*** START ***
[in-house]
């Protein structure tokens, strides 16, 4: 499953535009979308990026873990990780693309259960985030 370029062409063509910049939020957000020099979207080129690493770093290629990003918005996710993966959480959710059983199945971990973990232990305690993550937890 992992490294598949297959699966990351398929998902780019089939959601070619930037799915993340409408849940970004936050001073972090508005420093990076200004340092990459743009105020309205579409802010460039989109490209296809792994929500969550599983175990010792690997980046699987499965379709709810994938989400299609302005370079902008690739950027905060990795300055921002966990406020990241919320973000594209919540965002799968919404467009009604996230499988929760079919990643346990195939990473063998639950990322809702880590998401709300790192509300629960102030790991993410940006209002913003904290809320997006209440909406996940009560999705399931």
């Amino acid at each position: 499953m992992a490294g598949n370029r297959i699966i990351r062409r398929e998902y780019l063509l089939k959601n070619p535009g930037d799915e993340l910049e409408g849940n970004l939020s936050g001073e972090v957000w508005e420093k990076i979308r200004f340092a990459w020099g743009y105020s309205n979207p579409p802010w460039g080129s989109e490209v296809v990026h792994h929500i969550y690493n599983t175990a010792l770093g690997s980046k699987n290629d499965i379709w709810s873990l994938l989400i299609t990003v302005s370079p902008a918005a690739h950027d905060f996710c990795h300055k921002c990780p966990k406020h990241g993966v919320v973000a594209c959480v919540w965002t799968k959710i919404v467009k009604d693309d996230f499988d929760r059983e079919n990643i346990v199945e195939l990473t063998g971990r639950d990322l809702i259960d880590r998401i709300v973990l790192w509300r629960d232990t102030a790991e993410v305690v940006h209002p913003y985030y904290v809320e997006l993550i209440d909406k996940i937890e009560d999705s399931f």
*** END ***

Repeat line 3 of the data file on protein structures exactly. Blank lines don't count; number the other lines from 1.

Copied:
């Amino acid at each position: 499953m992992a490294g598949n370029r297959i699966i990351r062409r398929e998902y780019l063509l089939k959601n070619p535009g930037d799915e993340l910049e409408g849940n970004l939020s936050g001073e972090v957000w508005e420093k990076i979308r200004f340092a990459w020099g743009y105020s309205n979207p579409p802010w460039g080129s989109e490209v296809v990026h792994h929500i969550y690493n599983t175990a010792l770093g690997s980046k699987n290629d499965i379709w709810s873990l994938l989400i299609t990003v302005s370079p902008a918005a690739h950027d905060f996710c990795h300055k921002c990780p966990k406020h990241g993966v919320v973000a594209c959480v919540w965002t799968k959710i919404v467009k009604d693309d996230f499988d929760r059983e079919n990643i346990v199945e195939l990473t063998g971990r639950d990322l809702i259960d880590r998401i709300v973990l790192w509300r629960d232990t102030a790991e993410v305690v940006h209002p913003y985030y904290v809320e997006l993550i209440d909406k996940i937890e009560d999705s399931f």